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From "Paul Rogers (JIRA)" <j...@apache.org>
Subject [jira] [Commented] (DRILL-5384) Sort cannot directly access map members, causes a data copy
Date Mon, 27 Mar 2017 17:54:43 GMT

    [ https://issues.apache.org/jira/browse/DRILL-5384?page=com.atlassian.jira.plugin.system.issuetabpanels:comment-tabpanel&focusedCommentId=15943737#comment-15943737

Paul Rogers commented on DRILL-5384:

Hi [~jni]. I may be confusing two cases. Let's discuss arrays first. When a test case reads
a text file with three columns, and uses those three columns as sort keys, I see an incoming
row with six columns, three of which are from the project. Are you saying that the three projected
copies are simply references to the three original columns, not copies? The code shows that
we do, in fact, make a copy. The new "RecordBatchSizer" shows that the sum of all six columns
equals the change in memory allocator "memory allocated" setting. If these are not copies,
then the allocator is somehow being fooled into thinking they consume memory.

Now, back to the map. My assumption (which you suggest is wrong) is that map projects work
the same way. I've not looked at that particular bit of code in detail, so I can't comment
yet one way or the other.

For a design for how the sort might handle complex paths directly, look at the PR for the
"RowSet" test tools. These provide a flattened schema that presents map columns as top-level
columns (with dotted names) for ease of setting up and validating test cases. The thought
is that the same approach used in that test code could be applied to the map code. Not a priority
at the moment, but something to keep in mind when we want to minimize memory use and optimize

> Sort cannot directly access map members, causes a data copy
> -----------------------------------------------------------
>                 Key: DRILL-5384
>                 URL: https://issues.apache.org/jira/browse/DRILL-5384
>             Project: Apache Drill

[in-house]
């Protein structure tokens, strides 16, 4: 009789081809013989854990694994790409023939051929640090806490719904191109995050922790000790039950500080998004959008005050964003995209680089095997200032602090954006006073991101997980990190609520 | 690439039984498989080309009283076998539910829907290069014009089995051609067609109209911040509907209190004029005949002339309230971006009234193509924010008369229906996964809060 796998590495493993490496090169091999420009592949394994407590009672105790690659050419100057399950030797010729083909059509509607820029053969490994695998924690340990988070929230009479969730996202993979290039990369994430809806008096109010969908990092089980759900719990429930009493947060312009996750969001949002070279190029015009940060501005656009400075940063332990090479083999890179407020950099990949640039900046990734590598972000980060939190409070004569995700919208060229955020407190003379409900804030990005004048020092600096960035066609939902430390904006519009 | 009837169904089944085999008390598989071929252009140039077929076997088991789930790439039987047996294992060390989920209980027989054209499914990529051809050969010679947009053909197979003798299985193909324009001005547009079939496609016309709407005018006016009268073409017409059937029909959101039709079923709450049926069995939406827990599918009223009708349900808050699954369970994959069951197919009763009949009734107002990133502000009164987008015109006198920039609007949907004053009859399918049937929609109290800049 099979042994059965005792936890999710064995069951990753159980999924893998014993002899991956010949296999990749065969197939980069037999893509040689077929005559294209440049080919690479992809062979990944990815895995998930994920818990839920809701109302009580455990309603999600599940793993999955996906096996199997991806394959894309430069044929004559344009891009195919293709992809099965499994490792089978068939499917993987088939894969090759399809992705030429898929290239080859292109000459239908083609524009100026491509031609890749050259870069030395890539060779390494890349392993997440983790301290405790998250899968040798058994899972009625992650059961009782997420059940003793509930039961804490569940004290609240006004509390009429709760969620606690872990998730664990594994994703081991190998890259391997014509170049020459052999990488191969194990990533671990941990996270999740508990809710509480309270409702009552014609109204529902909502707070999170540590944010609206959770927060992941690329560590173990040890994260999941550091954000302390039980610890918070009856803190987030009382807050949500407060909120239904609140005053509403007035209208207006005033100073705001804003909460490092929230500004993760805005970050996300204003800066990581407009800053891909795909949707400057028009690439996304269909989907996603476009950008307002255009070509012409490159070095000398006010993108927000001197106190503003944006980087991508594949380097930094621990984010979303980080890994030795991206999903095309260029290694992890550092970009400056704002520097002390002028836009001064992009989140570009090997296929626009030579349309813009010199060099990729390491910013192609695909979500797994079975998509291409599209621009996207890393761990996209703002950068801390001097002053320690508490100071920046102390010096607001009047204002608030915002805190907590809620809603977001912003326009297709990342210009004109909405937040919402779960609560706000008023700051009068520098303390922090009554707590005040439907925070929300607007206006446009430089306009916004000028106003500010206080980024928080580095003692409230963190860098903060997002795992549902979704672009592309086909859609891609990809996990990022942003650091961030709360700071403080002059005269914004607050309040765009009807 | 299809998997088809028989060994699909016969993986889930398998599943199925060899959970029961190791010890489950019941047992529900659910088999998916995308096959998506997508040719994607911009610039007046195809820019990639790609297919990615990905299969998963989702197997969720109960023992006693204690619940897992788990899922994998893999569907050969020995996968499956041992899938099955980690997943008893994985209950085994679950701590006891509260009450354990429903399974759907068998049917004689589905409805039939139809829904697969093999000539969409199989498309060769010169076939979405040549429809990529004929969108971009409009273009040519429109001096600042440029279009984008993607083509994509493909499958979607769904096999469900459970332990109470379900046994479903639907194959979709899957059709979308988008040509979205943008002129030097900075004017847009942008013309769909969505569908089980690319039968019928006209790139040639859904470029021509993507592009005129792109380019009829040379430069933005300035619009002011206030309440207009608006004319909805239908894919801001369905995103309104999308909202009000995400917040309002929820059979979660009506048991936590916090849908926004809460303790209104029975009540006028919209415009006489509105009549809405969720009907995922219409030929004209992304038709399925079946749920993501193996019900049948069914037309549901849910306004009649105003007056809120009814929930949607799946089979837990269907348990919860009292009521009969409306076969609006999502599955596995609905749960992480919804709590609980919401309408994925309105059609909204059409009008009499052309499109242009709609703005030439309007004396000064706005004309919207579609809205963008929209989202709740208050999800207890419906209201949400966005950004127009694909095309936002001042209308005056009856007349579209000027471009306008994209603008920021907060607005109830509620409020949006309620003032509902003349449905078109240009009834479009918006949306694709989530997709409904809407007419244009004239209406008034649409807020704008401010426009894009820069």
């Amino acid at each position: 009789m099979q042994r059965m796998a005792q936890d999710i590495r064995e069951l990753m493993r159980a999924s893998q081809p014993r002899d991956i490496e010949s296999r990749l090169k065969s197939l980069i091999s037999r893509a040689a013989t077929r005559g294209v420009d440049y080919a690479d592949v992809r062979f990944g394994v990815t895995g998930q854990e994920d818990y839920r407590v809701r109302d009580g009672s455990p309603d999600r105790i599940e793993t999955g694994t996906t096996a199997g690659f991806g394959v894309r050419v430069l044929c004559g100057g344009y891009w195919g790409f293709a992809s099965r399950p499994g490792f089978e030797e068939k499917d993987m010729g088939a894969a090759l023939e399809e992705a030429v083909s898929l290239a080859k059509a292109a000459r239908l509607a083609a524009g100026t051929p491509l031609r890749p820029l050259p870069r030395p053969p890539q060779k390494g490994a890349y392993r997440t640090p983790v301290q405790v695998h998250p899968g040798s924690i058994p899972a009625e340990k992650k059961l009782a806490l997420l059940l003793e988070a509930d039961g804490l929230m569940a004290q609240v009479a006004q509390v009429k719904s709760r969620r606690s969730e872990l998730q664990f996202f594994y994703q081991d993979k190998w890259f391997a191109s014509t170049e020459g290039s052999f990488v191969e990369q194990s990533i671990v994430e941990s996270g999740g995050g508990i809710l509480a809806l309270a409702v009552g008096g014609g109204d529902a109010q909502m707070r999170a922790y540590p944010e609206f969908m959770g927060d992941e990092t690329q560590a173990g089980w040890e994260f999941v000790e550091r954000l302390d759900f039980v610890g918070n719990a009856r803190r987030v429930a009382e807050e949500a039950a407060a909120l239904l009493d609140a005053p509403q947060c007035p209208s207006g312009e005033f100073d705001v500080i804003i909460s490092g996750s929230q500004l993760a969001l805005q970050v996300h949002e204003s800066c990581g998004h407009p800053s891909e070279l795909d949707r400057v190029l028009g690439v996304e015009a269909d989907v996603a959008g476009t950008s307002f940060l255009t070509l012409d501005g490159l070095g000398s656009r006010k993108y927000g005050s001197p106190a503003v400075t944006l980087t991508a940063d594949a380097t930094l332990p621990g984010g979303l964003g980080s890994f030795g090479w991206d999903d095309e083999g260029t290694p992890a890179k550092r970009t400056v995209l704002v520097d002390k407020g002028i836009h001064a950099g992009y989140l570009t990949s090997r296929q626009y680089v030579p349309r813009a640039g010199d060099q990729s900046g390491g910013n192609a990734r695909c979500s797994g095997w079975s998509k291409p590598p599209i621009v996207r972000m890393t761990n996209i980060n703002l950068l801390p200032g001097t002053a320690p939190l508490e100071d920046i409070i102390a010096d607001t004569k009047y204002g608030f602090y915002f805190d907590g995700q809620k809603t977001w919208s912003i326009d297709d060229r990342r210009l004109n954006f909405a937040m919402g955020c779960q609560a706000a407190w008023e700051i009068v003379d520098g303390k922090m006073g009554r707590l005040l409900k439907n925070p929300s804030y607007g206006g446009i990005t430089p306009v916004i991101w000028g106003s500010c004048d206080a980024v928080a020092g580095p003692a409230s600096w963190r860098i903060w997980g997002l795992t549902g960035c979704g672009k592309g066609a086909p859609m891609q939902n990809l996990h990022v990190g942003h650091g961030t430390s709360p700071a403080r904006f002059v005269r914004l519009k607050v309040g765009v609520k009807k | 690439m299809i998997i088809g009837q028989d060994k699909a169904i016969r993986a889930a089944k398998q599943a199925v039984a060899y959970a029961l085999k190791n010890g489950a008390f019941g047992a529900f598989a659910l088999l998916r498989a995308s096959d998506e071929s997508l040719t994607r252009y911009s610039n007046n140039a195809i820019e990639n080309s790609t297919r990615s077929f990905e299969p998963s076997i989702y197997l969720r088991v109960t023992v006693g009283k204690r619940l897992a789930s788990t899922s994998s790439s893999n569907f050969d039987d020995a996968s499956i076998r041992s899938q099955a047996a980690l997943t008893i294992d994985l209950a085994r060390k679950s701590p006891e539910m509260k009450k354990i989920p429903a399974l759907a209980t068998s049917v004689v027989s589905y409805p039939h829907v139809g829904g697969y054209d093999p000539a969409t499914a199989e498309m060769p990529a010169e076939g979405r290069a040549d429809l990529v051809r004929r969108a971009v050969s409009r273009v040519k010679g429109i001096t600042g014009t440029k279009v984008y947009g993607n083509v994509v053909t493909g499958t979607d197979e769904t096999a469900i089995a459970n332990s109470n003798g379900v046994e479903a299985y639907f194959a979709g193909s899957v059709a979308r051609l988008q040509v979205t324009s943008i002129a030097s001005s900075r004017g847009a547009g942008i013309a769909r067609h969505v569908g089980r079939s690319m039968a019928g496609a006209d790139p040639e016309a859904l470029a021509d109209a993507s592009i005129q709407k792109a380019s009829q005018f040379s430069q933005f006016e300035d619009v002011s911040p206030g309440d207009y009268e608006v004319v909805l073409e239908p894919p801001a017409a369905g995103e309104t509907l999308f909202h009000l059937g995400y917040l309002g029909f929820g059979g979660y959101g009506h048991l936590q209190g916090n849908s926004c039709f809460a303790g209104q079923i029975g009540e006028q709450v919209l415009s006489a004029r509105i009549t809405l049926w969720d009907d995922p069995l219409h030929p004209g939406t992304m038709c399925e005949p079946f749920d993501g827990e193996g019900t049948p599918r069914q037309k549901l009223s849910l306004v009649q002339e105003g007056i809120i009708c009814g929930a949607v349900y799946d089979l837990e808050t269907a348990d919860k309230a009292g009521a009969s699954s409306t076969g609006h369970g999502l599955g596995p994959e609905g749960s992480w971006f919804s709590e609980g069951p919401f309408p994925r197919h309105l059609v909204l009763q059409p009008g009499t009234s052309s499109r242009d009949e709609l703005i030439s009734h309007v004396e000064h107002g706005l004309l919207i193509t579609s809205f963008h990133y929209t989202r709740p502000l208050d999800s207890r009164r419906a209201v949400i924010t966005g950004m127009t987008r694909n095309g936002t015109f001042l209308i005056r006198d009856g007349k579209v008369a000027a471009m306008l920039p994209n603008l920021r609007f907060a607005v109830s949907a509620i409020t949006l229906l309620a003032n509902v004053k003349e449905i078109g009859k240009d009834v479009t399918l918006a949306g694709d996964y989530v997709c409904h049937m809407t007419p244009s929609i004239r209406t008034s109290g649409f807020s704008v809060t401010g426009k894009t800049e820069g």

>          Issue Type: Improvement
>    Affects Versions: 1.10.0
>            Reporter: Paul Rogers
>            Priority: Minor
> Suppose we have a JSON structure for "orders" like this:
> {code}
> { customer: { id: 10, name: "fred" },
>   order: { id: 20, product: "Frammis 1000" } }
> {code}
> Suppose I want to sort by customer.id. Today, Drill will project customer.id up to the
top level as a temporary, hidden field. Drill will copy the data from the customer.id vector
to this new temporary field. Drill then sorts on the temporary column, and uses another project
to remove the columns.
> Clearly, this work, but it has a cost:
> * Extra two project operators.
> * Extra memory copy.
> * Sort must buffer both the original and copied data. This can double memory use in the
worst case.
> All of this is done simply to avoid having to reference "customer.id" in the sort.
> But, as explained in DRILL-5376, maps are just nested tuples; there is no need to copy
the data, the data is already right there in a value vector. The problem is that Drill's map
implementation makes it hard for the generated code to get at the "customer.id" vector.
> This ticket asks to allow the sort to work directly with nested scalars to avoid the
overhead explained above. To do this:
> 1. Fix nested scalar access to allow the generated code to easily access a nested scalar.
> 2. Allow a sort key of the form "customer.id".
> 3. Modify the planner to generate such sort keys instead of the dual projects.
> The result will be a leaner, faster sort operation when sorting on scalars within a map.

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